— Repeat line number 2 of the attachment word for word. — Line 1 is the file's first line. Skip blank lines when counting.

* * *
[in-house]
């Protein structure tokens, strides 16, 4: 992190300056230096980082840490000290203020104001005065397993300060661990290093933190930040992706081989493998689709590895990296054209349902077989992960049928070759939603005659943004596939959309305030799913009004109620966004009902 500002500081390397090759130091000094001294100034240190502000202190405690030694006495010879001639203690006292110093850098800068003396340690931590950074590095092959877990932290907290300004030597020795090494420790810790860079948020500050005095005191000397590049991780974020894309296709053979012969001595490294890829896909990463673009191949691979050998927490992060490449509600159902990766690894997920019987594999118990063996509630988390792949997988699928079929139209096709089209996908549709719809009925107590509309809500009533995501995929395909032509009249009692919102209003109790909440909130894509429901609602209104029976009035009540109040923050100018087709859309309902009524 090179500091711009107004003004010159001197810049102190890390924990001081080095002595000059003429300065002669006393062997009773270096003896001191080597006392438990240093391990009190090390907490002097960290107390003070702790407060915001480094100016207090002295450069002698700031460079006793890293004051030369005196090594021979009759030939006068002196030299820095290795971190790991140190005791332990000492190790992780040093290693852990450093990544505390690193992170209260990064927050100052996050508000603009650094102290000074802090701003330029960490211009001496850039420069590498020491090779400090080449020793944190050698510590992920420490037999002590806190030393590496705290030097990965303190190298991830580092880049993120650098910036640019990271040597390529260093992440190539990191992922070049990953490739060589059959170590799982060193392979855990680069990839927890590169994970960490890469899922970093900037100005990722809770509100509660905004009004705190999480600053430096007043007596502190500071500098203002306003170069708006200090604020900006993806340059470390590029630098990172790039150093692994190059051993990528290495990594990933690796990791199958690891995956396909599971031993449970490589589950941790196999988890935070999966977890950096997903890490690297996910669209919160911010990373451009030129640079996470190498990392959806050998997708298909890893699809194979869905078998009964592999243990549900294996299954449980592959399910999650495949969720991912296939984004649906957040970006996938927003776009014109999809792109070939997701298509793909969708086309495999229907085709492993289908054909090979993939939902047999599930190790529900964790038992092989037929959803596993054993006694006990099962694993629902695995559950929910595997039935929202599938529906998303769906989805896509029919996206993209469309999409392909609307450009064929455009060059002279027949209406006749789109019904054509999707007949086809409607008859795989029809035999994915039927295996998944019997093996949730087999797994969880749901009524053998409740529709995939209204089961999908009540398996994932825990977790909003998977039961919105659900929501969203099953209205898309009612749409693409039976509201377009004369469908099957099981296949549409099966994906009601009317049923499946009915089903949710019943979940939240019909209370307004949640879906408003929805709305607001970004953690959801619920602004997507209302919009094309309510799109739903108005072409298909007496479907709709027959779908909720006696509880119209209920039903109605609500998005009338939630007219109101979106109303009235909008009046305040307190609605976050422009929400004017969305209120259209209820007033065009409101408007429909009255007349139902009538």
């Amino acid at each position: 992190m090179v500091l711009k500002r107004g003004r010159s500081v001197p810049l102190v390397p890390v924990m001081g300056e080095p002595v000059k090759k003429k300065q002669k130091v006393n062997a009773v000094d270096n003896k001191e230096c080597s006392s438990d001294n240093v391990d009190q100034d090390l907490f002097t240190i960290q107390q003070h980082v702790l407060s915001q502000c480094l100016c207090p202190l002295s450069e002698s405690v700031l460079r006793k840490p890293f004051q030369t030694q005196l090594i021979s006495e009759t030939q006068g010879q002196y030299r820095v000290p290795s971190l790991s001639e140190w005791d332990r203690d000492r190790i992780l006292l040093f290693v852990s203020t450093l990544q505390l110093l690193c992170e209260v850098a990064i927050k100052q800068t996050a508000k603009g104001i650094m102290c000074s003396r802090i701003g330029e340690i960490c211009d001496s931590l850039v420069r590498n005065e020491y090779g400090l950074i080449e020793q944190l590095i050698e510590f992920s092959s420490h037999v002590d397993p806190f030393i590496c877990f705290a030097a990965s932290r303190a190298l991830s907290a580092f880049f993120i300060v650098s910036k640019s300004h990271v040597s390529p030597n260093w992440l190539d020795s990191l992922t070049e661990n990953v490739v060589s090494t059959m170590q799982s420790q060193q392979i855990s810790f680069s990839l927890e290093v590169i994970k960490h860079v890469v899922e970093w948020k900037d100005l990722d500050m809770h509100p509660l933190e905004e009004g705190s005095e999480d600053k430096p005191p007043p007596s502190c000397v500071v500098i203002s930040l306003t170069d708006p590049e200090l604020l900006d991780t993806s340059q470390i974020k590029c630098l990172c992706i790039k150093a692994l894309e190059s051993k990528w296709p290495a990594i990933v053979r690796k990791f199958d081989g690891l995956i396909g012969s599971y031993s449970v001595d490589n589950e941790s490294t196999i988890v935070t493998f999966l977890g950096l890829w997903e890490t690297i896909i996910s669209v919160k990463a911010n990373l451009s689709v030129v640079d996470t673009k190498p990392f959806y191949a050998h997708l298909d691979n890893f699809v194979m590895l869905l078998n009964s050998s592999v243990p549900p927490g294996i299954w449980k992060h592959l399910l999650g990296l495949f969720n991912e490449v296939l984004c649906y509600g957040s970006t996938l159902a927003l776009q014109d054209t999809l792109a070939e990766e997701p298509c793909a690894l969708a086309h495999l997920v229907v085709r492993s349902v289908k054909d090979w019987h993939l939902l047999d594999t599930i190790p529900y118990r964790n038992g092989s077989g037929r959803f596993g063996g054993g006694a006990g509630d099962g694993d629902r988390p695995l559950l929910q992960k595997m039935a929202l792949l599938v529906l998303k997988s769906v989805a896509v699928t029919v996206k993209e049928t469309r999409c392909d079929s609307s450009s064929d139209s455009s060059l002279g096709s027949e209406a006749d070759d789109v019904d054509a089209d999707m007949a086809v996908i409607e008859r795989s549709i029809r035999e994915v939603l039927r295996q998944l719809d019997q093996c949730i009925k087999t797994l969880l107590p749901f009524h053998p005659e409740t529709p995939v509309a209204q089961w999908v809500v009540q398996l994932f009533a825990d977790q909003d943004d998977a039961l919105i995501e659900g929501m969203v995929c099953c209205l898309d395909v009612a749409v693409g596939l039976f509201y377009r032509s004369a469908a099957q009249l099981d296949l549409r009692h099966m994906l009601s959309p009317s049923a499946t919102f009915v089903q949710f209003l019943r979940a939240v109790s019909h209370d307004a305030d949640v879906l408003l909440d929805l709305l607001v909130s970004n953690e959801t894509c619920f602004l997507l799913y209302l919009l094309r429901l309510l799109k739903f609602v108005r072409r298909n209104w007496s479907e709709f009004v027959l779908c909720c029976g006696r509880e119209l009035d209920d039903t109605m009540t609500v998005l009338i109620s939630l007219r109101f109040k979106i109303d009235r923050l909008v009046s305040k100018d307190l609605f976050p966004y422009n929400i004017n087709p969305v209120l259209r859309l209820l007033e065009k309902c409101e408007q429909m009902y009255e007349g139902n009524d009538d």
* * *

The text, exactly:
């Protein structure tokens, strides 16, 4: 992190300056230096980082840490000290203020104001005065397993300060661990290093933190930040992706081989493998689709590895990296054209349902077989992960049928070759939603005659943004596939959309305030799913009004109620966004009902 500002500081390397090759130091000094001294100034240190502000202190405690030694006495010879001639203690006292110093850098800068003396340690931590950074590095092959877990932290907290300004030597020795090494420790810790860079948020500050005095005191000397590049991780974020894309296709053979012969001595490294890829896909990463673009191949691979050998927490992060490449509600159902990766690894997920019987594999118990063996509630988390792949997988699928079929139209096709089209996908549709719809009925107590509309809500009533995501995929395909032509009249009692919102209003109790909440909130894509429901609602209104029976009035009540109040923050100018087709859309309902009524 090179500091711009107004003004010159001197810049102190890390924990001081080095002595000059003429300065002669006393062997009773270096003896001191080597006392438990240093391990009190090390907490002097960290107390003070702790407060915001480094100016207090002295450069002698700031460079006793890293004051030369005196090594021979009759030939006068002196030299820095290795971190790991140190005791332990000492190790992780040093290693852990450093990544505390690193992170209260990064927050100052996050508000603009650094102290000074802090701003330029960490211009001496850039420069590498020491090779400090080449020793944190050698510590992920420490037999002590806190030393590496705290030097990965303190190298991830580092880049993120650098910036640019990271040597390529260093992440190539990191992922070049990953490739060589059959170590799982060193392979855990680069990839927890590169994970960490890469899922970093900037100005990722809770509100509660905004009004705190999480600053430096007043007596502190500071500098203002306003170069708006200090604020900006993806340059470390590029630098990172790039150093692994190059051993990528290495990594990933690796990791199958690891995956396909599971031993449970490589589950941790196999988890935070999966977890950096997903890490690297996910669209919160911010990373451009030129640079996470190498990392959806050998997708298909890893699809194979869905078998009964592999243990549900294996299954449980592959399910999650495949969720991912296939984004649906957040970006996938927003776009014109999809792109070939997701298509793909969708086309495999229907085709492993289908054909090979993939939902047999599930190790529900964790038992092989037929959803596993054993006694006990099962694993629902695995559950929910595997039935929202599938529906998303769906989805896509029919996206993209469309999409392909609307450009064929455009060059002279027949209406006749789109019904054509999707007949086809409607008859795989029809035999994915039927295996998944019997093996949730087999797994969880749901009524053998409740529709995939209204089961999908009540398996994932825990977790909003998977039961919105659900929501969203099953209205898309009612749409693409039976509201377009004369469908099957099981296949549409099966994906009601009317049923499946009915089903949710019943979940939240019909209370307004949640879906408003929805709305607001970004953690959801619920602004997507209302919009094309309510799109739903108005072409298909007496479907709709027959779908909720006696509880119209209920039903109605609500998005009338939630007219109101979106109303009235909008009046305040307190609605976050422009929400004017969305209120259209209820007033065009409101408007429909009255007349139902009538």